Mindfulness is a natural painkiller: Trendy meditation that focuses the mind on the present moment helps sufferers cope with their discomfort
- Mindfulness is just as effective as go-to cognitive behavioural therapy
- Both help improve ‘physical functioning’ and reduce the risk of depression
Mindfulness is a natural painkiller, research suggests.
A study found the trendy meditation – favoured by the likes of Hollywood’s resident ‘health guru’ Gwyneth Paltrow and pop sensation Katy Perry – is just as effective at easing discomfort as the go-to treatment cognitive behavioural therapy (CBT).
Focusing the mind on the present moment is thought to help sufferers cope with their discomfort, which also improves their ‘physical functioning’ and reduces their risk of depression.
The research was carried out by The Ottawa Hospital in Ontario, and led by the biostatistician Dr Wei Cheng.
Mindfulness is just as effective as go-to cognitive behavioural therapy
Writing in the journal Evidence Based Mental Health, the scientists said: ‘While CBT is considered to be the preferred psychological intervention of [chronic pain], not all patients with [it] experience a clinically significant treatment response.
‘Although a number of recommendations have been proposed to improve CBT for patients with chronic pain, an additional solution may be to offer patients mindfulness based stress reduction.
‘[Mindfulness] shows promise in improving pain severity and reducing pain interference and psychological distress.’
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Chronic pain affects one in five adults and ‘may impact all dimensions of a person’s wellbeing’.
The most common psychological-based treatment is CBT, which aims to help people develop coping mechanisms for their discomfort.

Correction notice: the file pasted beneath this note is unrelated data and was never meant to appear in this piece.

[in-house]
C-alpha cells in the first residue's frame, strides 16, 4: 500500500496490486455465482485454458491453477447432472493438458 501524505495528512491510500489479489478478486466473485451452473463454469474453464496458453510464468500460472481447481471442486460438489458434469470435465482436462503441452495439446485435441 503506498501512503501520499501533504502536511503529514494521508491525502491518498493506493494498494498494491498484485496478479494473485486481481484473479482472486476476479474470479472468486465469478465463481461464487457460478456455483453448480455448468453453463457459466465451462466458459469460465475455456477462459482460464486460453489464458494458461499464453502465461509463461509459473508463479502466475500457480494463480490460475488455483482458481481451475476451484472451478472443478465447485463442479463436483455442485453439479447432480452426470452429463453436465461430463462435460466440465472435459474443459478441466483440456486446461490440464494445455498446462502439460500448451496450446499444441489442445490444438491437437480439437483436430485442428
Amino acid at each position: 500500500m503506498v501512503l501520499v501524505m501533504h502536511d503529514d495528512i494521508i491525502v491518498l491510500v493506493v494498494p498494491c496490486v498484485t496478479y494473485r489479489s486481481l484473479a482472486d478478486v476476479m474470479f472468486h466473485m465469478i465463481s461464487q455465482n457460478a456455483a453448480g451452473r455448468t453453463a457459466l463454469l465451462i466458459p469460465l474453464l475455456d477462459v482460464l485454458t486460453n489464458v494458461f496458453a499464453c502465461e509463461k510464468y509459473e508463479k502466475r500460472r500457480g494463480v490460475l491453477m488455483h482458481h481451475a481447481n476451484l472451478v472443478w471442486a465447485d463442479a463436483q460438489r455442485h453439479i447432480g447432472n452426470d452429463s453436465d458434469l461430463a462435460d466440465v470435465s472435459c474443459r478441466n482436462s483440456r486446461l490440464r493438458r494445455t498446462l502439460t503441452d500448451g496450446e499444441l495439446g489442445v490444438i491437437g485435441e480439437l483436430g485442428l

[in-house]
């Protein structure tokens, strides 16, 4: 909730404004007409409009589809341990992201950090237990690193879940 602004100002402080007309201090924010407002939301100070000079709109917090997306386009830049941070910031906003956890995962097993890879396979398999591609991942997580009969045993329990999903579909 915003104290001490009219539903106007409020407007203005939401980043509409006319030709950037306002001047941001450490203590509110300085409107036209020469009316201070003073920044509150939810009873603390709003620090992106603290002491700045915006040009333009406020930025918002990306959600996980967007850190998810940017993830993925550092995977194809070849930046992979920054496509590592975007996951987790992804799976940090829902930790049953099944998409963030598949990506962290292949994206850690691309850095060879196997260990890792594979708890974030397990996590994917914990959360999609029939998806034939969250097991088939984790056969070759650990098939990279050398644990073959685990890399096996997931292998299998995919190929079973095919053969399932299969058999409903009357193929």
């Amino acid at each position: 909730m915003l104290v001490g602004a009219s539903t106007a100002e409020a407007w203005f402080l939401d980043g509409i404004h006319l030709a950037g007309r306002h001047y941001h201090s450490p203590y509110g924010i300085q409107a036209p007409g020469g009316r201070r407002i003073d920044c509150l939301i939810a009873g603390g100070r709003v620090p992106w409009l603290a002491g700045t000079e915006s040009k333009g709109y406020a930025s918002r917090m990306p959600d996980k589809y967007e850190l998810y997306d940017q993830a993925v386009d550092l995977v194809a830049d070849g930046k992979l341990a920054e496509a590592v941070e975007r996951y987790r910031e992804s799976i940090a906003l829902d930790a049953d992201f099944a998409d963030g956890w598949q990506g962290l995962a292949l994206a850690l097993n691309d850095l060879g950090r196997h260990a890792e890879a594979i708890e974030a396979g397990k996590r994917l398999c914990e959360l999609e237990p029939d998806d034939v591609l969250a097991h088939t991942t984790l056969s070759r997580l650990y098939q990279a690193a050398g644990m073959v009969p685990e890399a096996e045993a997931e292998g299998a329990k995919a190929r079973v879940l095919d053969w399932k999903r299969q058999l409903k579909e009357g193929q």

CBT improves how you feel by changing how you think and act
Cognitive behavioral therapy (CBT) is one of the most popular forms of talk-psychotherapy in the US.
Pioneered in the 1960s by psychiatrist Dr Aaron Beck, CBT takes a problem-solving approach to mental health.
Most CBT treatments take course of a relatively short period of time: Weekly one-hour sessions, over the course of five to 10 months.
The theory behind the approach is that teaching patients to alter the behaviors, thoughts and beliefs underlying their feelings, rather than than their emotional responses to them.
CBT is meant to teach patients practical, applicable skills for re-framing and coping with negative emotions so that they can apply them for a lifetime without continuing to see a therapist long-term.
However, this does not work for all sufferers.
The researchers set out to determine CBT’s effectiveness compared to mindfulness-based stress reduction (MBSR).
MBSR focuses on ‘building awareness and acceptance of moment-to-moment experiences including physical discomfort and difficult emotions’.
The scientists trawled through 21 studies with a total of nearly 2,000 chronic pain sufferers.
These patients – who were mainly women – underwent either CBT or MBSR for at least three months.
The participants were aged between 35 and 65, and largely suffered from musculoskeletal pain, such as back ache or arthritis.
In nearly four out of ten of the studies, the patients had endured their pain for more than a decade.
Results suggested mindfulness is just as effective as CBT when it comes to improving ‘physical functioning’.
Both are also equally as good at easing pain and reducing associated conditions, such as depression.
But the researchers stress only one of the studies directly compared CBT with MBSR.
The scientists also only judged 12 of the trials to be of ‘reasonable or good quality’.
Further research is therefore required to determine if CBT or mindfulness is better for people with different types of pain and psychological symptoms, they add.
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